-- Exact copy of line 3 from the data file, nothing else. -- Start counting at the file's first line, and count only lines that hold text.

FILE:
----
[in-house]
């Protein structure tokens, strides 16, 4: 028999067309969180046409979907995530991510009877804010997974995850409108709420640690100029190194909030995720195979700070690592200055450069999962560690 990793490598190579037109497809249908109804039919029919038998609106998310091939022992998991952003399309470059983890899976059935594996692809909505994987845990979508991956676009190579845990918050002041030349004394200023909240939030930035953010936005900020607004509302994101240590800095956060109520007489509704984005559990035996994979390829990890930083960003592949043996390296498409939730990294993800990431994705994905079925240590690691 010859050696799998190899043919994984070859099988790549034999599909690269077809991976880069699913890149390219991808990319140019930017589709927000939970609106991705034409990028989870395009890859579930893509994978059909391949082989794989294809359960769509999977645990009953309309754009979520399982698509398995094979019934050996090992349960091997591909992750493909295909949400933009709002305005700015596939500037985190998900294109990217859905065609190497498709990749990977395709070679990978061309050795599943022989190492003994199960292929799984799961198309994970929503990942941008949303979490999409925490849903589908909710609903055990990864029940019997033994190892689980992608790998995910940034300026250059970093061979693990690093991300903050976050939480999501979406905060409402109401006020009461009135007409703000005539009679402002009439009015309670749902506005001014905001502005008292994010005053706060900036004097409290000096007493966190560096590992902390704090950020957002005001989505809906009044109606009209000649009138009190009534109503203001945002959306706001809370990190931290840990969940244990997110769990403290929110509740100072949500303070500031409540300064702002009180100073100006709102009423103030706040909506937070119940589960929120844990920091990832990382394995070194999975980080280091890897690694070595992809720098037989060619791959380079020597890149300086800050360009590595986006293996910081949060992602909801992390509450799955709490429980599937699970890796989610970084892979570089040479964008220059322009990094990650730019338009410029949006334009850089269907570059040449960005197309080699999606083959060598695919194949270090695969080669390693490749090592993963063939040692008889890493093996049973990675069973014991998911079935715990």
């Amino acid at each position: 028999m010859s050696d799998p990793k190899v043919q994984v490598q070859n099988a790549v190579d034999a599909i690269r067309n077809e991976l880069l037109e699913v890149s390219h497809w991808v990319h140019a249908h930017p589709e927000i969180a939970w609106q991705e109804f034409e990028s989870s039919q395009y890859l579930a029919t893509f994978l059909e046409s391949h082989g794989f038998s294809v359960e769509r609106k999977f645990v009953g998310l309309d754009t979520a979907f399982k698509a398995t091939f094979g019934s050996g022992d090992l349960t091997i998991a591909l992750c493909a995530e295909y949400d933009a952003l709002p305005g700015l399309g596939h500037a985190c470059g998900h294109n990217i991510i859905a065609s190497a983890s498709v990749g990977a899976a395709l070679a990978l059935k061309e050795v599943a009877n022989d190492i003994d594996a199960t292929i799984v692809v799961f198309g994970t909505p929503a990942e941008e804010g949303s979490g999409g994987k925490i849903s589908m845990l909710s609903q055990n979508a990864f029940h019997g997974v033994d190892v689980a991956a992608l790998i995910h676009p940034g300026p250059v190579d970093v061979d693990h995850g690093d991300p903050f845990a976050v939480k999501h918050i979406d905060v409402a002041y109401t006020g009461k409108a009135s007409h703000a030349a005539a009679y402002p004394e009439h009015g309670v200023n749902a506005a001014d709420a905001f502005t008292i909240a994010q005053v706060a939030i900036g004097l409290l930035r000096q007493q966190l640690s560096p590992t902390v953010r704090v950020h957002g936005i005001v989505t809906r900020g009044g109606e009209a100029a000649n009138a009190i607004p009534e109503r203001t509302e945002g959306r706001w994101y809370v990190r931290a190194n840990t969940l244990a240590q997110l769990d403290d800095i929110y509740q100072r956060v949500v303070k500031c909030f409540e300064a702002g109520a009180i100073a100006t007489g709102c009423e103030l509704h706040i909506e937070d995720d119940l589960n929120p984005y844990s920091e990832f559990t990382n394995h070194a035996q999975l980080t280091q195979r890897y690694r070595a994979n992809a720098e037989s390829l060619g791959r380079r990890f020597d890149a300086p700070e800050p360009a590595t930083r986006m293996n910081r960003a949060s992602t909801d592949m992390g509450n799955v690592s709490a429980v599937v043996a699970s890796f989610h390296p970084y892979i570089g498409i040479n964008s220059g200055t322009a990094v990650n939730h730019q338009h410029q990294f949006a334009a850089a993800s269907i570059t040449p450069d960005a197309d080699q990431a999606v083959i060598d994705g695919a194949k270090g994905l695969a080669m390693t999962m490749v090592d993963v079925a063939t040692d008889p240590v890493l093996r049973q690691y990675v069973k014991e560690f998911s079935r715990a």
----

């Amino acid at each position: 028999m010859s050696d799998p990793k190899v043919q994984v490598q070859n099988a790549v190579d034999a599909i690269r067309n077809e991976l880069l037109e699913v890149s390219h497809w991808v990319h140019a249908h930017p589709e927000i969180a939970w609106q991705e109804f034409e990028s989870s039919q395009y890859l579930a029919t893509f994978l059909e046409s391949h082989g794989f038998s294809v359960e769509r609106k999977f645990v009953g998310l309309d754009t979520a979907f399982k698509a398995t091939f094979g019934s050996g022992d090992l349960t091997i998991a591909l992750c493909a995530e295909y949400d933009a952003l709002p305005g700015l399309g596939h500037a985190c470059g998900h294109n990217i991510i859905a065609s190497a983890s498709v990749g990977a899976a395709l070679a990978l059935k061309e050795v599943a009877n022989d190492i003994d594996a199960t292929i799984v692809v799961f198309g994970t909505p929503a990942e941008e804010g949303s979490g999409g994987k925490i849903s589908m845990l909710s609903q055990n979508a990864f029940h019997g997974v033994d190892v689980a991956a992608l790998i995910h676009p940034g300026p250059v190579d970093v061979d693990h995850g690093d991300p903050f845990a976050v939480k999501h918050i979406d905060v409402a002041y109401t006020g009461k409108a009135s007409h703000a030349a005539a009679y402002p004394e009439h009015g309670v200023n749902a506005a001014d709420a905001f502005t008292i909240a994010q005053v706060a939030i900036g004097l409290l930035r000096q007493q966190l640690s560096p590992t902390v953010r704090v950020h957002g936005i005001v989505t809906r900020g009044g109606e009209a100029a000649n009138a009190i607004p009534e109503r203001t509302e945002g959306r706001w994101y809370v990190r931290a190194n840990t969940l244990a240590q997110l769990d403290d800095i929110y509740q100072r956060v949500v303070k500031c909030f409540e300064a702002g109520a009180i100073a100006t007489g709102c009423e103030l509704h706040i909506e937070d995720d119940l589960n929120p984005y844990s920091e990832f559990t990382n394995h070194a035996q999975l980080t280091q195979r890897y690694r070595a994979n992809a720098e037989s390829l060619g791959r380079r990890f020597d890149a300086p700070e800050p360009a590595t930083r986006m293996n910081r960003a949060s992602t909801d592949m992390g509450n799955v690592s709490a429980v599937v043996a699970s890796f989610h390296p970084y892979i570089g498409i040479n964008s220059g200055t322009a990094v990650n939730h730019q338009h410029q990294f949006a334009a850089a993800s269907i570059t040449p450069d960005a197309d080699q990431a999606v083959i060598d994705g695919a194949k270090g994905l695969a080669m390693t999962m490749v090592d993963v079925a063939t040692d008889p240590v890493l093996r049973q690691y990675v069973k014991e560690f998911s079935r715990a």